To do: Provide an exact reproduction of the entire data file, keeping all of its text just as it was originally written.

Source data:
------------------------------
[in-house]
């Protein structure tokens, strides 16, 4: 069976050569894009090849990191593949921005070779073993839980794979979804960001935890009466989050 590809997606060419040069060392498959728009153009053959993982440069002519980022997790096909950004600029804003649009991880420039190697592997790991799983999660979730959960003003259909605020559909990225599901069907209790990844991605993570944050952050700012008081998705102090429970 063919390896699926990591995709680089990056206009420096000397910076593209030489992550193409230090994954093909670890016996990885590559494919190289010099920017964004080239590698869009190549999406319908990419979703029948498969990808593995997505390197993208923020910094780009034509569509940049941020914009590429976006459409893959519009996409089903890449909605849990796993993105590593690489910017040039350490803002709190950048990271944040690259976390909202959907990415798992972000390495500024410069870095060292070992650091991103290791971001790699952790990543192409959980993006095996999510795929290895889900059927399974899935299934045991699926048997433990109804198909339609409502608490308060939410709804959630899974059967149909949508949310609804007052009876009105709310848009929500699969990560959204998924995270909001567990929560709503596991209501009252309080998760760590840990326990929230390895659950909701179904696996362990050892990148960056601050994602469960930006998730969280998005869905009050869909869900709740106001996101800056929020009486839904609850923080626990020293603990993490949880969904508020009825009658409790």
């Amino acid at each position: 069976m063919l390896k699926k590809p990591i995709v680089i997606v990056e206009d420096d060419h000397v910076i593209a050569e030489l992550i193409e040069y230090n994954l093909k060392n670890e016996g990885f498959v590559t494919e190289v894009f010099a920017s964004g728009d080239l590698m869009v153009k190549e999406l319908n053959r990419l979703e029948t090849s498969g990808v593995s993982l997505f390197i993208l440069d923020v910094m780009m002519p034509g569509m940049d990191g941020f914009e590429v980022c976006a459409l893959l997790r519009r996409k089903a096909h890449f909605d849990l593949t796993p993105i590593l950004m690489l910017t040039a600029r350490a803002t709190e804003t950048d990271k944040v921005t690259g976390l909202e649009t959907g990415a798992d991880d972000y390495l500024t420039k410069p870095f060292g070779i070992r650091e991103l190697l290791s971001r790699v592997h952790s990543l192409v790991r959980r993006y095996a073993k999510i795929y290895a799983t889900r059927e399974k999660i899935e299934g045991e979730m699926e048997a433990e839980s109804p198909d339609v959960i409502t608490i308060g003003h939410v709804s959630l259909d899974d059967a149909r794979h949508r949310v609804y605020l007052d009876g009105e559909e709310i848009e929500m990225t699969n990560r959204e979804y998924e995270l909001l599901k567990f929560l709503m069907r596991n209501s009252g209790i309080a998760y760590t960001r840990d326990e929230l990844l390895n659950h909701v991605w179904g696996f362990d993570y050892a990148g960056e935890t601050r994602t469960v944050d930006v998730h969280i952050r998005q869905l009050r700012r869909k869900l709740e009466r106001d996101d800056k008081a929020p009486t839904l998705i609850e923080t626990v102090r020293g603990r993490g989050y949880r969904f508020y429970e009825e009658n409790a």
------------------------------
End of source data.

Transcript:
[in-house]
């Protein structure tokens, strides 16, 4: 069976050569894009090849990191593949921005070779073993839980794979979804960001935890009466989050 590809997606060419040069060392498959728009153009053959993982440069002519980022997790096909950004600029804003649009991880420039190697592997790991799983999660979730959960003003259909605020559909990225599901069907209790990844991605993570944050952050700012008081998705102090429970 063919390896699926990591995709680089990056206009420096000397910076593209030489992550193409230090994954093909670890016996990885590559494919190289010099920017964004080239590698869009190549999406319908990419979703029948498969990808593995997505390197993208923020910094780009034509569509940049941020914009590429976006459409893959519009996409089903890449909605849990796993993105590593690489910017040039350490803002709190950048990271944040690259976390909202959907990415798992972000390495500024410069870095060292070992650091991103290791971001790699952790990543192409959980993006095996999510795929290895889900059927399974899935299934045991699926048997433990109804198909339609409502608490308060939410709804959630899974059967149909949508949310609804007052009876009105709310848009929500699969990560959204998924995270909001567990929560709503596991209501009252309080998760760590840990326990929230390895659950909701179904696996362990050892990148960056601050994602469960930006998730969280998005869905009050869909869900709740106001996101800056929020009486839904609850923080626990020293603990993490949880969904508020009825009658409790």
């Amino acid at each position: 069976m063919l390896k699926k590809p990591i995709v680089i997606v990056e206009d420096d060419h000397v910076i593209a050569e030489l992550i193409e040069y230090n994954l093909k060392n670890e016996g990885f498959v590559t494919e190289v894009f010099a920017s964004g728009d080239l590698m869009v153009k190549e999406l319908n053959r990419l979703e029948t090849s498969g990808v593995s993982l997505f390197i993208l440069d923020v910094m780009m002519p034509g569509m940049d990191g941020f914009e590429v980022c976006a459409l893959l997790r519009r996409k089903a096909h890449f909605d849990l593949t796993p993105i590593l950004m690489l910017t040039a600029r350490a803002t709190e804003t950048d990271k944040v921005t690259g976390l909202e649009t959907g990415a798992d991880d972000y390495l500024t420039k410069p870095f060292g070779i070992r650091e991103l190697l290791s971001r790699v592997h952790s990543l192409v790991r959980r993006y095996a073993k999510i795929y290895a799983t889900r059927e399974k999660i899935e299934g045991e979730m699926e048997a433990e839980s109804p198909d339609v959960i409502t608490i308060g003003h939410v709804s959630l259909d899974d059967a149909r794979h949508r949310v609804y605020l007052d009876g009105e559909e709310i848009e929500m990225t699969n990560r959204e979804y998924e995270l909001l599901k567990f929560l709503m069907r596991n209501s009252g209790i309080a998760y760590t960001r840990d326990e929230l990844l390895n659950h909701v991605w179904g696996f362990d993570y050892a990148g960056e935890t601050r994602t469960v944050d930006v998730h969280i952050r998005q869905l009050r700012r869909k869900l709740e009466r106001d996101d800056k008081a929020p009486t839904l998705i609850e923080t626990v102090r020293g603990r993490g989050y949880r969904f508020y429970e009825e009658n409790a």